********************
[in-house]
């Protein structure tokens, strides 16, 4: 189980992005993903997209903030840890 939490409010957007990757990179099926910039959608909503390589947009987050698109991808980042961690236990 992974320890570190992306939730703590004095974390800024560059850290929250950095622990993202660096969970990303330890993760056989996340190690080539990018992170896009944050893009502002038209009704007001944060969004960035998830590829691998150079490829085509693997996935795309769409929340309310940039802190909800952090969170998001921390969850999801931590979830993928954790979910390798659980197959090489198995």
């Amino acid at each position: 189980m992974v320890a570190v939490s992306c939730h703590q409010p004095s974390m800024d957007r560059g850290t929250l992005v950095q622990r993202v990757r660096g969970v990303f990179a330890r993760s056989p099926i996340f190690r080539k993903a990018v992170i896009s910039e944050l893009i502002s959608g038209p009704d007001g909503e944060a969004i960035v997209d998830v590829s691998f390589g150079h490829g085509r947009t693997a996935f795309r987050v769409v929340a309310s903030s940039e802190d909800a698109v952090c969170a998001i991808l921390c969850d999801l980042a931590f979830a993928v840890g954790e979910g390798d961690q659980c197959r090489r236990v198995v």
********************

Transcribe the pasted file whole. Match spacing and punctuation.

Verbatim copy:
[in-house]
């Protein structure tokens, strides 16, 4: 189980992005993903997209903030840890 939490409010957007990757990179099926910039959608909503390589947009987050698109991808980042961690236990 992974320890570190992306939730703590004095974390800024560059850290929250950095622990993202660096969970990303330890993760056989996340190690080539990018992170896009944050893009502002038209009704007001944060969004960035998830590829691998150079490829085509693997996935795309769409929340309310940039802190909800952090969170998001921390969850999801931590979830993928954790979910390798659980197959090489198995």
């Amino acid at each position: 189980m992974v320890a570190v939490s992306c939730h703590q409010p004095s974390m800024d957007r560059g850290t929250l992005v950095q622990r993202v990757r660096g969970v990303f990179a330890r993760s056989p099926i996340f190690r080539k993903a990018v992170i896009s910039e944050l893009i502002s959608g038209p009704d007001g909503e944060a969004i960035v997209d998830v590829s691998f390589g150079h490829g085509r947009t693997a996935f795309r987050v769409v929340a309310s903030s940039e802190d909800a698109v952090c969170a998001i991808l921390c969850d999801l980042a931590f979830a993928v840890g954790e979910g390798d961690q659980c197959r090489r236990v198995v």